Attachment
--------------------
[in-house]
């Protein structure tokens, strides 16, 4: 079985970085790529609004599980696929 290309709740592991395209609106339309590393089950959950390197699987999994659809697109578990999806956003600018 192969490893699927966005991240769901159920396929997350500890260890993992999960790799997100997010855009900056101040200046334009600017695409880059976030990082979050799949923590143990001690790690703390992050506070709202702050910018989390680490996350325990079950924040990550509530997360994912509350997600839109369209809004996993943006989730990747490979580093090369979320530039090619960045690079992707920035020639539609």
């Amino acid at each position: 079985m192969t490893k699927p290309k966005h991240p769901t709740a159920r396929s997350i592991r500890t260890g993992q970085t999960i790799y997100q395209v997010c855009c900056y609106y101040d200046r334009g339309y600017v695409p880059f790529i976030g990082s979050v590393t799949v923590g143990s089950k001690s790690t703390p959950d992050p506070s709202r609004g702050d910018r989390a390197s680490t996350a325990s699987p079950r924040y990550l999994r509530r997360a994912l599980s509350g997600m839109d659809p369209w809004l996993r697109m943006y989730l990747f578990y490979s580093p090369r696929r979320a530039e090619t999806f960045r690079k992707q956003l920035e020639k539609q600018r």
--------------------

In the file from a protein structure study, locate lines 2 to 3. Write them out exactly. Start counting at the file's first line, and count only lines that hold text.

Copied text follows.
């Protein structure tokens, strides 16, 4: 079985970085790529609004599980696929 290309709740592991395209609106339309590393089950959950390197699987999994659809697109578990999806956003600018 192969490893699927966005991240769901159920396929997350500890260890993992999960790799997100997010855009900056101040200046334009600017695409880059976030990082979050799949923590143990001690790690703390992050506070709202702050910018989390680490996350325990079950924040990550509530997360994912509350997600839109369209809004996993943006989730990747490979580093090369979320530039090619960045690079992707920035020639539609």
């Amino acid at each position: 079985m192969t490893k699927p290309k966005h991240p769901t709740a159920r396929s997350i592991r500890t260890g993992q970085t999960i790799y997100q395209v997010c855009c900056y609106y101040d200046r334009g339309y600017v695409p880059f790529i976030g990082s979050v590393t799949v923590g143990s089950k001690s790690t703390p959950d992050p506070s709202r609004g702050d910018r989390a390197s680490t996350a325990s699987p079950r924040y990550l999994r509530r997360a994912l599980s509350g997600m839109d659809p369209w809004l996993r697109m943006y989730l990747f578990y490979s580093p090369r696929r979320a530039e090619t999806f960045r690079k992707q956003l920035e020639k539609q600018r």